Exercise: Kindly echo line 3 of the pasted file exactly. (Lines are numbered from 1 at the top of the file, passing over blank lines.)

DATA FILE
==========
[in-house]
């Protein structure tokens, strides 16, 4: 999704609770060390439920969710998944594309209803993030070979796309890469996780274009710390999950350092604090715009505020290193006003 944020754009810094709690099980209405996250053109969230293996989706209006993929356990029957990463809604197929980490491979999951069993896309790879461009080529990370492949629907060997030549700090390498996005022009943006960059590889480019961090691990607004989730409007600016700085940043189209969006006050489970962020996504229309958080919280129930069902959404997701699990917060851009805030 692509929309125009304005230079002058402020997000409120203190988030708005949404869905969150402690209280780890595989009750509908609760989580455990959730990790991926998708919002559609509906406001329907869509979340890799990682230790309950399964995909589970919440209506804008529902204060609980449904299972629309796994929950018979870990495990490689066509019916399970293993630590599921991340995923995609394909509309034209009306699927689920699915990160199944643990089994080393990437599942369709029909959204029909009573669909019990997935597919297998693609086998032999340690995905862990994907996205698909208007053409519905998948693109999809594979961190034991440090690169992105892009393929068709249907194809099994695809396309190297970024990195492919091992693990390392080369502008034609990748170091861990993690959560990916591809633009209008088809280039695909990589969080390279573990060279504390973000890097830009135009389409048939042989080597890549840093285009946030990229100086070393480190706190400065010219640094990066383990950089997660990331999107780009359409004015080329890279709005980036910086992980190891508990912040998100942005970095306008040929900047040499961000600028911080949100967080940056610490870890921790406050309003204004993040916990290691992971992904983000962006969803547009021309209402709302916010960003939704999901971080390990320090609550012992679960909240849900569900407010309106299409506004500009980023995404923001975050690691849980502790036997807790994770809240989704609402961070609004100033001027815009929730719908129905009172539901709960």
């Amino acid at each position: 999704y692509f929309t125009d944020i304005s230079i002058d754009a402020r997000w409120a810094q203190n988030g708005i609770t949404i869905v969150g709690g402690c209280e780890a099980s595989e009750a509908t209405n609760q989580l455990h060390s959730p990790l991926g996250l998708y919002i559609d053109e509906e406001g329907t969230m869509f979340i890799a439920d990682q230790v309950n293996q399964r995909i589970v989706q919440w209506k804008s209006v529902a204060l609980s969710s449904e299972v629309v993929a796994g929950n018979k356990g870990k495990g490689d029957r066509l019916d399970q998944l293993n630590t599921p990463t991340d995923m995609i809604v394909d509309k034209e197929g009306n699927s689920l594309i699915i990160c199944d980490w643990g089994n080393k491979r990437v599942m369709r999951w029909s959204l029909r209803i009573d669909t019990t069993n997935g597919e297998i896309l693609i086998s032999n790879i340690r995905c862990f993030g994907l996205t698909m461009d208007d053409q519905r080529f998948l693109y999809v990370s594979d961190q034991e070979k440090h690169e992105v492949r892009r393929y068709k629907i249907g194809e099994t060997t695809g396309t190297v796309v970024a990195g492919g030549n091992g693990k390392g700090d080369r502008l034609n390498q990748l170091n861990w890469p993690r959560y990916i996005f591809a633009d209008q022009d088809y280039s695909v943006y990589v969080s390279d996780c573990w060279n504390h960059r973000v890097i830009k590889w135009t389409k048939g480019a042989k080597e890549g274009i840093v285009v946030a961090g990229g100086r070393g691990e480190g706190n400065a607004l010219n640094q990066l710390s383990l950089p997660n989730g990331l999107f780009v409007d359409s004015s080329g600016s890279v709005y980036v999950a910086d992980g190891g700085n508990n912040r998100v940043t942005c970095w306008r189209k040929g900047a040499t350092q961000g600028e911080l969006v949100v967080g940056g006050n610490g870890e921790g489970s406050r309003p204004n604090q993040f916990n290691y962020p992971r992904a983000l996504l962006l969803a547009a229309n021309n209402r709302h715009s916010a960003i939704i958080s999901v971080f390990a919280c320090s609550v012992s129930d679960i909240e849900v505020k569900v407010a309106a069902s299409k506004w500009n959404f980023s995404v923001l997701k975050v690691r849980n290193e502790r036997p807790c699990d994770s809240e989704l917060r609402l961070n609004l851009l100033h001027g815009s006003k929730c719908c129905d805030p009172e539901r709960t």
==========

């Amino acid at each position: 999704y692509f929309t125009d944020i304005s230079i002058d754009a402020r997000w409120a810094q203190n988030g708005i609770t949404i869905v969150g709690g402690c209280e780890a099980s595989e009750a509908t209405n609760q989580l455990h060390s959730p990790l991926g996250l998708y919002i559609d053109e509906e406001g329907t969230m869509f979340i890799a439920d990682q230790v309950n293996q399964r995909i589970v989706q919440w209506k804008s209006v529902a204060l609980s969710s449904e299972v629309v993929a796994g929950n018979k356990g870990k495990g490689d029957r066509l019916d399970q998944l293993n630590t599921p990463t991340d995923m995609i809604v394909d509309k034209e197929g009306n699927s689920l594309i699915i990160c199944d980490w643990g089994n080393k491979r990437v599942m369709r999951w029909s959204l029909r209803i009573d669909t019990t069993n997935g597919e297998i896309l693609i086998s032999n790879i340690r995905c862990f993030g994907l996205t698909m461009d208007d053409q519905r080529f998948l693109y999809v990370s594979d961190q034991e070979k440090h690169e992105v492949r892009r393929y068709k629907i249907g194809e099994t060997t695809g396309t190297v796309v970024a990195g492919g030549n091992g693990k390392g700090d080369r502008l034609n390498q990748l170091n861990w890469p993690r959560y990916i996005f591809a633009d209008q022009d088809y280039s695909v943006y990589v969080s390279d996780c573990w060279n504390h960059r973000v890097i830009k590889w135009t389409k048939g480019a042989k080597e890549g274009i840093v285009v946030a961090g990229g100086r070393g691990e480190g706190n400065a607004l010219n640094q990066l710390s383990l950089p997660n989730g990331l999107f780009v409007d359409s004015s080329g600016s890279v709005y980036v999950a910086d992980g190891g700085n508990n912040r998100v940043t942005c970095w306008r189209k040929g900047a040499t350092q961000g600028e911080l969006v949100v967080g940056g006050n610490g870890e921790g489970s406050r309003p204004n604090q993040f916990n290691y962020p992971r992904a983000l996504l962006l969803a547009a229309n021309n209402r709302h715009s916010a960003i939704i958080s999901v971080f390990a919280c320090s609550v012992s129930d679960i909240e849900v505020k569900v407010a309106a069902s299409k506004w500009n959404f980023s995404v923001l997701k975050v690691r849980n290193e502790r036997p807790c699990d994770s809240e989704l917060r609402l961070n609004l851009l100033h001027g815009s006003k929730c719908c129905d805030p009172e539901r709960t």